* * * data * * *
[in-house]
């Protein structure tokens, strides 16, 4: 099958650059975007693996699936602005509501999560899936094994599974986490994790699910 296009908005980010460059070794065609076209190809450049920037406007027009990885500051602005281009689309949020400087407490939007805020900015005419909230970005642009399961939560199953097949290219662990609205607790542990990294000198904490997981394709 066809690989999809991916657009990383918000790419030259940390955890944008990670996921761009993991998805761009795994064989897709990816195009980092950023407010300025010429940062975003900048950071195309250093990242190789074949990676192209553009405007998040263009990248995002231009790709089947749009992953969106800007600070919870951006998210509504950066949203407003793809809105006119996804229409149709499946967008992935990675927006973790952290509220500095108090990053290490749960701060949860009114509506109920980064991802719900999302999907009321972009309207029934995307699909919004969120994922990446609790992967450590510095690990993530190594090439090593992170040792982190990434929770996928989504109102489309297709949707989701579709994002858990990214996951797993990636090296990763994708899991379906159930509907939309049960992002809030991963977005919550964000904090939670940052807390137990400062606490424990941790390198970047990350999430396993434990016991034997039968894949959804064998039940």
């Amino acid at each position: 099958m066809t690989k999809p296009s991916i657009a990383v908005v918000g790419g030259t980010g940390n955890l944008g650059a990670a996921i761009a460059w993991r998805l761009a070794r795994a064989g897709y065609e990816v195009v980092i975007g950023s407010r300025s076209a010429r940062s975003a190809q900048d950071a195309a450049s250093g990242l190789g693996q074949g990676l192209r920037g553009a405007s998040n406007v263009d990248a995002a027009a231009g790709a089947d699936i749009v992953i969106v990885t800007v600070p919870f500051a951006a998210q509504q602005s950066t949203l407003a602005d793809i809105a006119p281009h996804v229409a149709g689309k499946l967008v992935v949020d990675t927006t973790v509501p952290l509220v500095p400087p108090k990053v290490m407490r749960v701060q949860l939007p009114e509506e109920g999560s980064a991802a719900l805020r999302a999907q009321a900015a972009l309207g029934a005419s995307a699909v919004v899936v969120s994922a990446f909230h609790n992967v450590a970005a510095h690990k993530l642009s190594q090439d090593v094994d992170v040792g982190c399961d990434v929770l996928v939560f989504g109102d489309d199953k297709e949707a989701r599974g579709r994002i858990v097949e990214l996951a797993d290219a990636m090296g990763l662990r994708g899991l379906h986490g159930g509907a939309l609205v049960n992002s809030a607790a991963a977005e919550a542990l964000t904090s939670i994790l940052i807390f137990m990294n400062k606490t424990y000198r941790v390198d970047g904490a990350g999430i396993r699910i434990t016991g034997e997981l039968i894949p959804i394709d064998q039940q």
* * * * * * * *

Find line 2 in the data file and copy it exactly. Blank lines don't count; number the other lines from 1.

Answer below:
């Protein structure tokens, strides 16, 4: 099958650059975007693996699936602005509501999560899936094994599974986490994790699910 296009908005980010460059070794065609076209190809450049920037406007027009990885500051602005281009689309949020400087407490939007805020900015005419909230970005642009399961939560199953097949290219662990609205607790542990990294000198904490997981394709 066809690989999809991916657009990383918000790419030259940390955890944008990670996921761009993991998805761009795994064989897709990816195009980092950023407010300025010429940062975003900048950071195309250093990242190789074949990676192209553009405007998040263009990248995002231009790709089947749009992953969106800007600070919870951006998210509504950066949203407003793809809105006119996804229409149709499946967008992935990675927006973790952290509220500095108090990053290490749960701060949860009114509506109920980064991802719900999302999907009321972009309207029934995307699909919004969120994922990446609790992967450590510095690990993530190594090439090593992170040792982190990434929770996928989504109102489309297709949707989701579709994002858990990214996951797993990636090296990763994708899991379906159930509907939309049960992002809030991963977005919550964000904090939670940052807390137990400062606490424990941790390198970047990350999430396993434990016991034997039968894949959804064998039940």